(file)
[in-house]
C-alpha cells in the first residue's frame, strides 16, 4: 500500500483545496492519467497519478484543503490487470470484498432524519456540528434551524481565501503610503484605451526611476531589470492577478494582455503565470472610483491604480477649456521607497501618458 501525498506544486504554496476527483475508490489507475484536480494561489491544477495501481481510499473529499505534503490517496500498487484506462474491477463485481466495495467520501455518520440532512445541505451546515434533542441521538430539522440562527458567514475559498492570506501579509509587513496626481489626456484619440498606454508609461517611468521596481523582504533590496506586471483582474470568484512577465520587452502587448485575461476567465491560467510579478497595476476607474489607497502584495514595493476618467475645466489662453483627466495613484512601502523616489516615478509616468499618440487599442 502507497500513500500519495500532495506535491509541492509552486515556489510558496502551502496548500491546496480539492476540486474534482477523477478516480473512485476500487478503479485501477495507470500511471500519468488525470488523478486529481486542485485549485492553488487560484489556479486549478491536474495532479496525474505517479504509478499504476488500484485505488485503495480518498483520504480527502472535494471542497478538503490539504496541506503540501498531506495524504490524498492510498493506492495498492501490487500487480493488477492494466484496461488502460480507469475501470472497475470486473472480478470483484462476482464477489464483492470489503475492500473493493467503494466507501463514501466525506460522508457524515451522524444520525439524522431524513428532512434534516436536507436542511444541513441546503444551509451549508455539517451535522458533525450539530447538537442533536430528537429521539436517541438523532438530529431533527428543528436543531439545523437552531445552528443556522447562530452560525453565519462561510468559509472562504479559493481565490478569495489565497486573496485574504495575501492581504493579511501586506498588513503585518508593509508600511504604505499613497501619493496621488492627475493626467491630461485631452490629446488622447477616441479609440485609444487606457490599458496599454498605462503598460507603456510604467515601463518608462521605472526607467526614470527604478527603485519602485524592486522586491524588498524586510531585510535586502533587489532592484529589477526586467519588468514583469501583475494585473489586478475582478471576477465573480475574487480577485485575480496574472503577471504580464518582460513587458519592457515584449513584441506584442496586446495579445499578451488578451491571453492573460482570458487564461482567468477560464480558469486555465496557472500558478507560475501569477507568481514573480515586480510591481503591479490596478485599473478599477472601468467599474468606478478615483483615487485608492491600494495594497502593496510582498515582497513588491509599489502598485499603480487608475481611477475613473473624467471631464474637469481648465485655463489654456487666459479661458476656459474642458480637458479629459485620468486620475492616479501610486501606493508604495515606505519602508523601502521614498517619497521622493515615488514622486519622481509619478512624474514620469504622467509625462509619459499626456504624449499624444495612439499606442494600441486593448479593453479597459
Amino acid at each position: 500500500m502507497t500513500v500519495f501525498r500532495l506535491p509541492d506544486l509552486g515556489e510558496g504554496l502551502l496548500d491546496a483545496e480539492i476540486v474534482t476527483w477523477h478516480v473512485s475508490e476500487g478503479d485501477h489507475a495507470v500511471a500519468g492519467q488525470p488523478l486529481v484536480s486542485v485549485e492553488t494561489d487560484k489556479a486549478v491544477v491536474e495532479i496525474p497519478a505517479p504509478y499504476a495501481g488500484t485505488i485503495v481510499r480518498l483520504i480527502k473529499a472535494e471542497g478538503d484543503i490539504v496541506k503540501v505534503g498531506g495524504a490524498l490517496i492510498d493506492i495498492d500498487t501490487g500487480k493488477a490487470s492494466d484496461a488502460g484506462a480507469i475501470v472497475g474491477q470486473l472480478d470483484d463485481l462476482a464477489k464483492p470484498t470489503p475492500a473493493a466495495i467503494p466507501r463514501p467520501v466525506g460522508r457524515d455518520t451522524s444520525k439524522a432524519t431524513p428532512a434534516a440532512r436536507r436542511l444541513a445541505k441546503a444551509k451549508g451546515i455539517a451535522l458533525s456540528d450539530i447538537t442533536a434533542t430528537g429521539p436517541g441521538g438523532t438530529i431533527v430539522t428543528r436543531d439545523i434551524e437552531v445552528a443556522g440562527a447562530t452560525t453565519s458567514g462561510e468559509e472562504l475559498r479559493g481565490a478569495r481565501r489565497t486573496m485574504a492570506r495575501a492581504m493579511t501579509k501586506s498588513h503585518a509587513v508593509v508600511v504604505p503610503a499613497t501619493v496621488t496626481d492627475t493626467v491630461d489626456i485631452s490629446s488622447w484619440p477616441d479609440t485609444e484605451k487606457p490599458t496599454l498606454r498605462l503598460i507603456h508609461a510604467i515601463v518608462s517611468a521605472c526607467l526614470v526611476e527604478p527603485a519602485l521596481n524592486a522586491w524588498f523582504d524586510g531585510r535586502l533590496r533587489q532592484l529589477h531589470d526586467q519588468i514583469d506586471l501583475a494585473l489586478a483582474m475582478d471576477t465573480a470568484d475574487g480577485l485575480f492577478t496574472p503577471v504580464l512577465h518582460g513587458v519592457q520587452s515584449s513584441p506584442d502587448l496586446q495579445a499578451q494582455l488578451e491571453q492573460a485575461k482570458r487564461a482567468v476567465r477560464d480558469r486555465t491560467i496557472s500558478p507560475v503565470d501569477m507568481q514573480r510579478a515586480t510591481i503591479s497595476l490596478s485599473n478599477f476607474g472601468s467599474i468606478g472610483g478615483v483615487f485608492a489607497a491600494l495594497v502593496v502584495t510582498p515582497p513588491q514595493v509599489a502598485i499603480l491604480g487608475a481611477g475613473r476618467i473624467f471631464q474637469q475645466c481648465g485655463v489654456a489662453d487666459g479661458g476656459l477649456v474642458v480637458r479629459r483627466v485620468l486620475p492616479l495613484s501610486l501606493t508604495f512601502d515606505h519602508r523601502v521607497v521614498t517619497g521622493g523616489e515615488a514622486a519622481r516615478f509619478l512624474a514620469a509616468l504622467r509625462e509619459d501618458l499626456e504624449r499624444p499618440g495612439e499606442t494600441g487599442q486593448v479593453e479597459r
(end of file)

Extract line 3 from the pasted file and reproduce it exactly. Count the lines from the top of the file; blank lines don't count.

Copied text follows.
Amino acid at each position: 500500500m502507497t500513500v500519495f501525498r500532495l506535491p509541492d506544486l509552486g515556489e510558496g504554496l502551502l496548500d491546496a483545496e480539492i476540486v474534482t476527483w477523477h478516480v473512485s475508490e476500487g478503479d485501477h489507475a495507470v500511471a500519468g492519467q488525470p488523478l486529481v484536480s486542485v485549485e492553488t494561489d487560484k489556479a486549478v491544477v491536474e495532479i496525474p497519478a505517479p504509478y499504476a495501481g488500484t485505488i485503495v481510499r480518498l483520504i480527502k473529499a472535494e471542497g478538503d484543503i490539504v496541506k503540501v505534503g498531506g495524504a490524498l490517496i492510498d493506492i495498492d500498487t501490487g500487480k493488477a490487470s492494466d484496461a488502460g484506462a480507469i475501470v472497475g474491477q470486473l472480478d470483484d463485481l462476482a464477489k464483492p470484498t470489503p475492500a473493493a466495495i467503494p466507501r463514501p467520501v466525506g460522508r457524515d455518520t451522524s444520525k439524522a432524519t431524513p428532512a434534516a440532512r436536507r436542511l444541513a445541505k441546503a444551509k451549508g451546515i455539517a451535522l458533525s456540528d450539530i447538537t442533536a434533542t430528537g429521539p436517541g441521538g438523532t438530529i431533527v430539522t428543528r436543531d439545523i434551524e437552531v445552528a443556522g440562527a447562530t452560525t453565519s458567514g462561510e468559509e472562504l475559498r479559493g481565490a478569495r481565501r489565497t486573496m485574504a492570506r495575501a492581504m493579511t501579509k501586506s498588513h503585518a509587513v508593509v508600511v504604505p503610503a499613497t501619493v496621488t496626481d492627475t493626467v491630461d489626456i485631452s490629446s488622447w484619440p477616441d479609440t485609444e484605451k487606457p490599458t496599454l498606454r498605462l503598460i507603456h508609461a510604467i515601463v518608462s517611468a521605472c526607467l526614470v526611476e527604478p527603485a519602485l521596481n524592486a522586491w524588498f523582504d524586510g531585510r535586502l533590496r533587489q532592484l529589477h531589470d526586467q519588468i514583469d506586471l501583475a494585473l489586478a483582474m475582478d471576477t465573480a470568484d475574487g480577485l485575480f492577478t496574472p503577471v504580464l512577465h518582460g513587458v519592457q520587452s515584449s513584441p506584442d502587448l496586446q495579445a499578451q494582455l488578451e491571453q492573460a485575461k482570458r487564461a482567468v476567465r477560464d480558469r486555465t491560467i496557472s500558478p507560475v503565470d501569477m507568481q514573480r510579478a515586480t510591481i503591479s497595476l490596478s485599473n478599477f476607474g472601468s467599474i468606478g472610483g478615483v483615487f485608492a489607497a491600494l495594497v502593496v502584495t510582498p515582497p513588491q514595493v509599489a502598485i499603480l491604480g487608475a481611477g475613473r476618467i473624467f471631464q474637469q475645466c481648465g485655463v489654456a489662453d487666459g479661458g476656459l477649456v474642458v480637458r479629459r483627466v485620468l486620475p492616479l495613484s501610486l501606493t508604495f512601502d515606505h519602508r523601502v521607497v521614498t517619497g521622493g523616489e515615488a514622486a519622481r516615478f509619478l512624474a514620469a509616468l504622467r509625462e509619459d501618458l499626456e504624449r499624444p499618440g495612439e499606442t494600441g487599442q486593448v479593453e479597459r